Capacity building for water conservation needs: A young mind at work

How an architect implemented rainwater harvesting and greywater reuse projects in urban and peri-urban areas of Maharashtra and Gujarat

By Shivali Jainer, Shivani
Published: Monday 24 August 2020

This is part the first in a three-part series of stories from impact workshop conducted by Centre for Science and Environment under the programme of School of Water and Waste to mainstream sustainable urban water management for creating future water leaders

Water-sensitive aspects have conventionally received little to no attention during site / building designs and operations. This, combined with wasteful water use patterns, has resulted in inefficient use of one of the most crucial resources on earth.

Rainwater and wastewater available at a construction site are often seen as a liability, rather than a resource.

The School of Water and Waste (SW&W), an initiative of capacity-building under Delhi-based think tank Centre for Science and Environment (CSE), encourages Water Sensitive Urban Design and Planning (WSUDP) approach to address the issue for urban water cycle, water supply, wastewater, stormwater and groundwater management.

One of the alumni of the programme, Madhura Joshi, took a leaf from the trainings and implemented it on her water conservation projects. Joshi is an architect and co-founder of Lab A+U design studio.

After attending few courses at CSE, she went ahead with WSUDP approach to implement rainwater harvesting (RWH), stormwater harvesting and greywater reuse projects in urban and peri-urban areas of Maharashtra and Gujarat. Within two years, she could apply these principles in three projects, the first being the residential complex in Vadodara, where 40 families reside in around 3,450 square metres area.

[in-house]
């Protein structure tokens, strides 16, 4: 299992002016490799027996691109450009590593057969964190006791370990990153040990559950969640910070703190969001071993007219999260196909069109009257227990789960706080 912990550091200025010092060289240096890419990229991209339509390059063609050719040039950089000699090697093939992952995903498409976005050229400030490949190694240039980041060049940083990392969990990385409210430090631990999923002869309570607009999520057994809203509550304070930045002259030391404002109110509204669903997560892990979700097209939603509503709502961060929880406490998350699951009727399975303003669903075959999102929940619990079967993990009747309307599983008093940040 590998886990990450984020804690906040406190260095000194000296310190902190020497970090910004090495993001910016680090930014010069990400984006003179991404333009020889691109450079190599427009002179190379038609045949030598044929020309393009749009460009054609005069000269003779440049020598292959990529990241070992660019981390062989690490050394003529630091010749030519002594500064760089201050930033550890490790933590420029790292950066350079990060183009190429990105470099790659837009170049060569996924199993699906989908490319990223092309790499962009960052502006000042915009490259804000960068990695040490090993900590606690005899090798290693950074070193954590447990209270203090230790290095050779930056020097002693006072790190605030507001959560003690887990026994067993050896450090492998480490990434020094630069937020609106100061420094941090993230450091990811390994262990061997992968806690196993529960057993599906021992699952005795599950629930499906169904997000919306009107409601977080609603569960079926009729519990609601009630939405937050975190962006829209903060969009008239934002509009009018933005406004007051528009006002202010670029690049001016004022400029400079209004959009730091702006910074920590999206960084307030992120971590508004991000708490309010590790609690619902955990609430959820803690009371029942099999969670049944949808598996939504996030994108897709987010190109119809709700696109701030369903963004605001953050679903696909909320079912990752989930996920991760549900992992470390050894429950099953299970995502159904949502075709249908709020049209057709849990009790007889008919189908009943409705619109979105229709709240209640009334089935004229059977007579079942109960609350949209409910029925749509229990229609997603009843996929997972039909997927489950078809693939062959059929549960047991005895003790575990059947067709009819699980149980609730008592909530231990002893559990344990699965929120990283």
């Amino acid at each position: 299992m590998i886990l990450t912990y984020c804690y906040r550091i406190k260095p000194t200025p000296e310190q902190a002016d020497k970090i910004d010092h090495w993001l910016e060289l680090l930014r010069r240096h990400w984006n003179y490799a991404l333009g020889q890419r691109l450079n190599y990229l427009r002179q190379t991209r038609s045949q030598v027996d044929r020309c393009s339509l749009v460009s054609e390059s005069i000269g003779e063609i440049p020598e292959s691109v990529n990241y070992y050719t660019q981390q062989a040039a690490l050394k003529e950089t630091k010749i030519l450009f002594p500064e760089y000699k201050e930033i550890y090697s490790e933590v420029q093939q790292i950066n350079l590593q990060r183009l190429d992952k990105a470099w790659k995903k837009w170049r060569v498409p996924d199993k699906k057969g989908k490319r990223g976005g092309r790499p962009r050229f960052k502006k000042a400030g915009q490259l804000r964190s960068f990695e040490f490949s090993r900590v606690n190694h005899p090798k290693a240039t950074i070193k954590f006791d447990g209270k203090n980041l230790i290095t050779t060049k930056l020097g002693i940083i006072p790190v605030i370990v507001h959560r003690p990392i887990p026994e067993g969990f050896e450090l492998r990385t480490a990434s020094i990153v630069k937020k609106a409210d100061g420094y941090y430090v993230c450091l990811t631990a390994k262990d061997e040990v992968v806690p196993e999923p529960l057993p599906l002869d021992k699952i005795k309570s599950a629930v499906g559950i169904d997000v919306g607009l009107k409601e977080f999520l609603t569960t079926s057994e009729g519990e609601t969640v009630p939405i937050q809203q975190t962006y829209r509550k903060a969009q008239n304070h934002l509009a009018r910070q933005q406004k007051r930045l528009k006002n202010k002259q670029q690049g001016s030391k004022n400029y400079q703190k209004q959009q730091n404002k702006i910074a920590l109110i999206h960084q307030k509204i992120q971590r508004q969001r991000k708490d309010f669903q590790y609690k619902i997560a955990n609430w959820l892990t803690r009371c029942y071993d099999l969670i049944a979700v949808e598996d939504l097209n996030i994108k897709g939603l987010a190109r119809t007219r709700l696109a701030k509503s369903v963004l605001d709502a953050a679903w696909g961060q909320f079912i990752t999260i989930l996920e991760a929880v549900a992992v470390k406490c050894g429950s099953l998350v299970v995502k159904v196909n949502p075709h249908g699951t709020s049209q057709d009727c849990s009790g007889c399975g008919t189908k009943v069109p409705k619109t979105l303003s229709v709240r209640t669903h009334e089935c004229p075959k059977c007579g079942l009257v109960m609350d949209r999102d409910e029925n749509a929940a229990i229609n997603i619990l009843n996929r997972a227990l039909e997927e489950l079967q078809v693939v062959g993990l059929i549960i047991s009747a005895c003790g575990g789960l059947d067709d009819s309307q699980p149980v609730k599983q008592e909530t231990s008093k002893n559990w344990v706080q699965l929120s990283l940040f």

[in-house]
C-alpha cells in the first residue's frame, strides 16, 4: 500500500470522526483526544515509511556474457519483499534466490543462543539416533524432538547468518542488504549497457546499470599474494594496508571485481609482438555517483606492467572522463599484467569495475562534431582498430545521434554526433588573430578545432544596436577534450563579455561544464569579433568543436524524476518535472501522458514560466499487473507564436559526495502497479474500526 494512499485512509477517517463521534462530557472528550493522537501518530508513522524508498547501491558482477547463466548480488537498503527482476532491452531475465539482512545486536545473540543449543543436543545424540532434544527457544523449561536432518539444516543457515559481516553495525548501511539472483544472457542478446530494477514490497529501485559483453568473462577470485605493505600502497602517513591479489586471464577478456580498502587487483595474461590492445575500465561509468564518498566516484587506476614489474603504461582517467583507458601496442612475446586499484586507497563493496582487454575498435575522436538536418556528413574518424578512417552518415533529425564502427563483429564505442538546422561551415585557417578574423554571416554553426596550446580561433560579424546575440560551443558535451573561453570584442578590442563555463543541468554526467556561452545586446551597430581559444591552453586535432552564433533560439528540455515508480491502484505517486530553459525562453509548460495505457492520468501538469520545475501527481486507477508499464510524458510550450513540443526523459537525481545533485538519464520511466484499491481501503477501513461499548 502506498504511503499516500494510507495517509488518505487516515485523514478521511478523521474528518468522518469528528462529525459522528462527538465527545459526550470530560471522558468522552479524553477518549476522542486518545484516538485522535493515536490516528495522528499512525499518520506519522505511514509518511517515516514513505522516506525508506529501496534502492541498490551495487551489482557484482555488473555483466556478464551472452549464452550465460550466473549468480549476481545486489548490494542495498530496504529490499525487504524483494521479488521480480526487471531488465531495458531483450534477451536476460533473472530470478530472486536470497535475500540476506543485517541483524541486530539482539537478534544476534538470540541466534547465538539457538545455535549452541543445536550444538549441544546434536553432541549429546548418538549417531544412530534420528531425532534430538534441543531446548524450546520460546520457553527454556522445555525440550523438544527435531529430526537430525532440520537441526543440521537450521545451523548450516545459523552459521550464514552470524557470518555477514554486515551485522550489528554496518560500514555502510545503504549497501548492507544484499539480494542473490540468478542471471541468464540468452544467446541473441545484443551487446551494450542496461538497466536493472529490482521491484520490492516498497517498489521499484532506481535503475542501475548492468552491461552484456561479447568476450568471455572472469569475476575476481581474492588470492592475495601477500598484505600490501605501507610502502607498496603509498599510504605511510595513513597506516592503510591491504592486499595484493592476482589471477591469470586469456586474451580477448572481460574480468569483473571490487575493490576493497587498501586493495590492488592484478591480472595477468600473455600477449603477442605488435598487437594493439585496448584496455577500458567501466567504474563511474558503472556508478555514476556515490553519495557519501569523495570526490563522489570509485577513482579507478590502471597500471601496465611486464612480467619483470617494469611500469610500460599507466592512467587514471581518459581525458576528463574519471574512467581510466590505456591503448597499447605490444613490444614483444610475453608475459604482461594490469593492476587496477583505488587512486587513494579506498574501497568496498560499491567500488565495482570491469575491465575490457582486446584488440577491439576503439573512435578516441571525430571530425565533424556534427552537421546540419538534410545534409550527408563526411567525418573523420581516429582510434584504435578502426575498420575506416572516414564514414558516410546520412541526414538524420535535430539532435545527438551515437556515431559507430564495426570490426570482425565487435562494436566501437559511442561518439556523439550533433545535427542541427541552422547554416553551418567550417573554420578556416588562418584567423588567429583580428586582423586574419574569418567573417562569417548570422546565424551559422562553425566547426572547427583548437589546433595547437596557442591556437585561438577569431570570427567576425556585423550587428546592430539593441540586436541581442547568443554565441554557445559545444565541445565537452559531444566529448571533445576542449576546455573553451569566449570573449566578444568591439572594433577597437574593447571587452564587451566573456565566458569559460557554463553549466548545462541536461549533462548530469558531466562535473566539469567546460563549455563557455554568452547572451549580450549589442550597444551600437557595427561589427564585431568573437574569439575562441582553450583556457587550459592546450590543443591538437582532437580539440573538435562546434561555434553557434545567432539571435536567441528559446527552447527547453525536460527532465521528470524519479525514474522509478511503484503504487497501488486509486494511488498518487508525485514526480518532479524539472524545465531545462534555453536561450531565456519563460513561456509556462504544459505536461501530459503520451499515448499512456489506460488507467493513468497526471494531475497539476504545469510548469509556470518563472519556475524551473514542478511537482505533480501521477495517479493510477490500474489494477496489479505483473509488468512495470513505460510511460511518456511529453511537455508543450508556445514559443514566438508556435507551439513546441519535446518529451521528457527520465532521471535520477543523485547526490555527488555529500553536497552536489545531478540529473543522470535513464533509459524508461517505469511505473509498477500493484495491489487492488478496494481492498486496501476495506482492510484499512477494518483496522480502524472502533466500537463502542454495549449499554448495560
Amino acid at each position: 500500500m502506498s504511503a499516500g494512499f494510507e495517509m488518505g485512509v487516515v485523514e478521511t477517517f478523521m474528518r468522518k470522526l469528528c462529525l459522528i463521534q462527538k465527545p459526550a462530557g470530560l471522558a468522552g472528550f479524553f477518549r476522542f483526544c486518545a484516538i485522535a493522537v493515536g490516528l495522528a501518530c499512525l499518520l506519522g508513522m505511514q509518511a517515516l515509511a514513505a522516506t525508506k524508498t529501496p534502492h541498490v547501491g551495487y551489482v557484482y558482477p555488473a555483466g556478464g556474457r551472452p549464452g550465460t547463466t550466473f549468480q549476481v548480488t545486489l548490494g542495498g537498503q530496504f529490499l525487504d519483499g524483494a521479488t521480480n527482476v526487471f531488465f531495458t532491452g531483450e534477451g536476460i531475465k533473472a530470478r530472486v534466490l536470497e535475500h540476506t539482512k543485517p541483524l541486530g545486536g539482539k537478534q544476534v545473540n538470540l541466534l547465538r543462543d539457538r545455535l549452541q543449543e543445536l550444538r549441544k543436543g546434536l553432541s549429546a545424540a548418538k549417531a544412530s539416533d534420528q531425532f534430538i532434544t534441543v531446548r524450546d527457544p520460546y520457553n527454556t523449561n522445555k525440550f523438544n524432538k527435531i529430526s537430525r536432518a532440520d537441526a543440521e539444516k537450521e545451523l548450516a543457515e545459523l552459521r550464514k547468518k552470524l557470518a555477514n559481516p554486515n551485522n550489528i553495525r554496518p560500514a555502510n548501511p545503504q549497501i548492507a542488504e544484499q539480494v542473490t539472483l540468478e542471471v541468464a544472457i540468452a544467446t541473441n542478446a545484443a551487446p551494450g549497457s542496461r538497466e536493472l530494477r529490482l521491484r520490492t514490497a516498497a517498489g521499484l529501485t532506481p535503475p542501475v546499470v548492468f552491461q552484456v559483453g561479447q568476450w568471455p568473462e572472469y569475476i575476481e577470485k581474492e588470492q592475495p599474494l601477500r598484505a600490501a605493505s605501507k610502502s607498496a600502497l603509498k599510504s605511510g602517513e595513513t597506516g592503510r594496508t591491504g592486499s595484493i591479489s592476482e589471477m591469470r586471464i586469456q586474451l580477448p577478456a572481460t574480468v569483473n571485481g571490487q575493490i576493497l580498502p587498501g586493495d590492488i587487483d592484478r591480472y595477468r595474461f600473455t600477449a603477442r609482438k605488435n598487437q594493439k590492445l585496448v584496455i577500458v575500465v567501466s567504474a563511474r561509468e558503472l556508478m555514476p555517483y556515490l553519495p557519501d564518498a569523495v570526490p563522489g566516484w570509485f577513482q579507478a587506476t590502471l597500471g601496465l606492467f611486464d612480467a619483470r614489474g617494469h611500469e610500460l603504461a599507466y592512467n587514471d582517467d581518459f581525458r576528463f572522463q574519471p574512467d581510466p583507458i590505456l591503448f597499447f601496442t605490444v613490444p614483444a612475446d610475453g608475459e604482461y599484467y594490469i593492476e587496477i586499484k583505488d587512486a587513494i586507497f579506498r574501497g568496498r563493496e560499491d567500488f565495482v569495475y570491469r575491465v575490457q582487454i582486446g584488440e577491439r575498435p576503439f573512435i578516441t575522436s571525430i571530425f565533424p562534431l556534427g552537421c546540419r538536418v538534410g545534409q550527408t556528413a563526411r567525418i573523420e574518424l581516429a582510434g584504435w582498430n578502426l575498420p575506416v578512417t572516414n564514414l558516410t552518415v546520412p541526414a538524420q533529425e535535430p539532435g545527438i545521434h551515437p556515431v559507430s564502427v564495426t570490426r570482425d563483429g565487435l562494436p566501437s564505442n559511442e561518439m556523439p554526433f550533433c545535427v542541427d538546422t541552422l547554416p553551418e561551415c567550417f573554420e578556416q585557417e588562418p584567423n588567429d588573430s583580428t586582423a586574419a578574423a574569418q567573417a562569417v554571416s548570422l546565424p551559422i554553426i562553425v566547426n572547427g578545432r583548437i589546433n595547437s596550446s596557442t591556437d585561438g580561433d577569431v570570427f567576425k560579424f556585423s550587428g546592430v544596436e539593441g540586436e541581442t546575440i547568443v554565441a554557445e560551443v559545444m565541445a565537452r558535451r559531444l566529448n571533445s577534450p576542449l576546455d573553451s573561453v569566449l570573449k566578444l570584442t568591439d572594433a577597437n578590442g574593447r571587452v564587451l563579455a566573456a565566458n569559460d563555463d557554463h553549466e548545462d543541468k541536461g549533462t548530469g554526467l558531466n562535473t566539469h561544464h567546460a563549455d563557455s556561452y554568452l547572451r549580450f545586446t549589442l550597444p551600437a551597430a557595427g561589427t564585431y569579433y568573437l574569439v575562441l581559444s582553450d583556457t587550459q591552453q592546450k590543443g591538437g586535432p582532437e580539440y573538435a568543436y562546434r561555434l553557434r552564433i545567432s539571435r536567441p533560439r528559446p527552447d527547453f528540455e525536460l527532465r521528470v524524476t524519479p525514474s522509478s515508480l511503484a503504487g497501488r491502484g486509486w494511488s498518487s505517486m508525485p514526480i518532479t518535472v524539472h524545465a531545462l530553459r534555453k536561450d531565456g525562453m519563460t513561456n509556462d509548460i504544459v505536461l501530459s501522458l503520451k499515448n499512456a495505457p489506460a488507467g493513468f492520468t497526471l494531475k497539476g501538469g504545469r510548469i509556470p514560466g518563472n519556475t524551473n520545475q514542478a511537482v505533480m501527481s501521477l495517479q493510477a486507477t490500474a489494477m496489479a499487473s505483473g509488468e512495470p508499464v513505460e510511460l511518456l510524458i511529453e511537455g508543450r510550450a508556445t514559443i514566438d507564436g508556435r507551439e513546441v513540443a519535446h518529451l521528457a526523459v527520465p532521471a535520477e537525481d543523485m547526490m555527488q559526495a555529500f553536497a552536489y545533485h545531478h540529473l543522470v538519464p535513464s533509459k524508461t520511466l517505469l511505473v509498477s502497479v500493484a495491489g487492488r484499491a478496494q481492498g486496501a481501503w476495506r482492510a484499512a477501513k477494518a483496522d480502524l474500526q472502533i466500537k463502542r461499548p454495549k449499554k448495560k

The project addressed the waterlogging issue by proposing RWH, borewell recharge pit, bio swale, revival of existing systems and rainwater recycle with complex community support. The interventions resulted in water storage increase by 40 per cent per day, which is 42,500 litres, as well as a 60 per cent increase in water recharge on surface. The annual rainfall capture on site was 4, 50,000 litres / year.

Solving urban flooding through water-sensitive planning and community participation approach. Photo: CSE

The second project comprised implementing RWH and sanitation design for a rural school in Aurangabad, Maharashtra in 2019. The 1,200 square metres area had 100-150 users. The project helped incorporate design interventions on a water-sensitive building.

It helped harvest 90 per cent rainfall per day; drain 100 per cent water on site; and recycle 50 per cent grey water which was later used for landscaping or in plant pits. The annual rainfall capture on the site was 1,278,900 litres per year.

The third project also showcased rainwater interventions for a drought-affected village of 250 families in about 159,189 square metres in Maharashtra. It aimed to store 50-60 per cent of rainwater; reuse 40 per cent of the rainwater and recycle it; reuse 30 per cent of the grey water with rainwater recharge system per house; use borewell recharge pits to increase ground water recharge capacity. It also aims to set up a stormwater drainage in the next three years.

The annual rainfall capture on the site is 29,102,680 litres per year.

With all water-saving benefits, the most inspiring part of these projects was how the community was educated, their trust gained, and constant support provided to them.

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